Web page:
Attracting the Right Students with Effective Recruitment Techniques

Last updated on: June 29, 2022

clock icon 3 minute read
clock icon 3 minute read

Today, many higher education institutions need to attract more students, but may focus exclusively on numbers instead of attracting students who are a good fit. Emphasizing quantity over quality in your recruitment strategy can backfire in the form of students dropping out or needing high levels of support to pass their classes.

A recent study shows that 58% of students turn to search first when they decide to begin the admissions process. Learners take great care in the research stage, often browsing across multiple platforms and resources before committing to a program. For universities to stand out, it is important to recognize the complexities  of the enrollment process, as each learner will have a unique set of personal motivators that influence their final decision.

Focusing on potential students who are the right fit for your institution and program can help ensure you maintain strong retention and graduation rates, as well as provide a foundation for each student’s academic success. The result is students who not only do well and graduate, but enjoy a rich and fulfilling learning experience – which they will communicate to others.

Below are a few guidelines for institutions to consider for marketing materials and during the admissions process to ensure you are attracting and admitting the right students:

Make sure you are highlighting relevant academic and/or professional background and skills.

This seems obvious, but a high GPA and good test scores don’t always tell the whole story. If a program requires a lot of writing and the applicant’s writing skills are weak, or they dislike writing, they are going to struggle. Be sure to call attention to these attributes in your recruitment materials.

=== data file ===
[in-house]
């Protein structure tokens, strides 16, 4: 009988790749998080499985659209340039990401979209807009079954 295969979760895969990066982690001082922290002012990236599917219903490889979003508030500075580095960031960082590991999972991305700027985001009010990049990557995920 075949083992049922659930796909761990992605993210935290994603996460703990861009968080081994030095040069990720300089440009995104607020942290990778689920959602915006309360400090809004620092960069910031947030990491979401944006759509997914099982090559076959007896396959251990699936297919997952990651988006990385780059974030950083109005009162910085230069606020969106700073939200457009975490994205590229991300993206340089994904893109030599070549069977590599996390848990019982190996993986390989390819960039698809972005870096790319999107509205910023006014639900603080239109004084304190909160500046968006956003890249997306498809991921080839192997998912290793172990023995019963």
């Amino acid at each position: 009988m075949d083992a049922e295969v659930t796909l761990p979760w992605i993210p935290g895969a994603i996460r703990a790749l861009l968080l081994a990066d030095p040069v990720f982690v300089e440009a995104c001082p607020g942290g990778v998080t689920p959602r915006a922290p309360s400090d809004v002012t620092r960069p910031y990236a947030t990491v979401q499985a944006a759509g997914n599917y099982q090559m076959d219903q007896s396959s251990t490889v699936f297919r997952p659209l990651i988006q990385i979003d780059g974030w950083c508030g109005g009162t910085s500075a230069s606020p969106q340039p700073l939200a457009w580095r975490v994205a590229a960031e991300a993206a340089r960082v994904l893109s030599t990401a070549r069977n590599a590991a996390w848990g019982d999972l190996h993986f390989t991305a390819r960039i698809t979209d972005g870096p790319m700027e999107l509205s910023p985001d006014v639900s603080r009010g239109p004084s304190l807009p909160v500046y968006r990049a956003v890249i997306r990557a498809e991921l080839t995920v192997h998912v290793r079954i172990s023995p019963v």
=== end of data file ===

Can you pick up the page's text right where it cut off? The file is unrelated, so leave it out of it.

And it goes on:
Be clear about the direction and nature of the program.

Someone who wants to focus on developing their practical skills is not going to be happy in a program that has a theoretical emphasis. Similarly, someone who already has many of the practical skills they need to succeed in a field may be looking for a deeper foundation.

Look for individuals who show evidence of commitment.

These applicants have been motivated to meet goals in the past. They tend to be self-starters who take responsibility for their own success. You might look for examples of projects they have spearheaded and seen through to completion, or ask about goals they have met in life.

Emphasize support resources.

Good students know that there is no shame in asking for assistance when it is needed, and that everyone needs help once in a while. Applicants who utilize support resources show dedication to facing challenges and working problems out, meaning they are likely to persevere in your program.

Communicate your institution’s values and mission.

For example, students who have strong feelings about social justice or political activism will be a better fit at a college or university with robust traditions in those areas.

Target potential students who are excited about learning and adding to their skills, not just getting a credential.

Students who are too focused on the end goal may do the minimum required. Those who are fully engaged contribute to a rich and full learning experience that benefits everyone in the course. Look for individuals who have a history of learning new things beyond their professional interests, enjoy reading for fun, or have hobbies they are passionate about.

Having a coherent strategy for attracting students who are going to thrive and graduate is a vital part of your admissions planning and recruitment strategy. Our flexible partnership model allows us to translate your institution’s unique mission into marketing campaigns and admissions services that ensure you are targeting and enrolling students who will succeed and help you meet your recruitment goals.

To learn more about our marketing and recruiting services, visit our Resources page.

  • Let's Talk.

    Complete the form below, and we’ll be in contact soon to discuss how we can help.

    If you have a question about textbooks, please email

  • By submitting your information, you agree to the processing of your personal data as per Wiley's privacy policy and consent to be contacted by email.

  • This field is for validation purposes and should be left unchanged.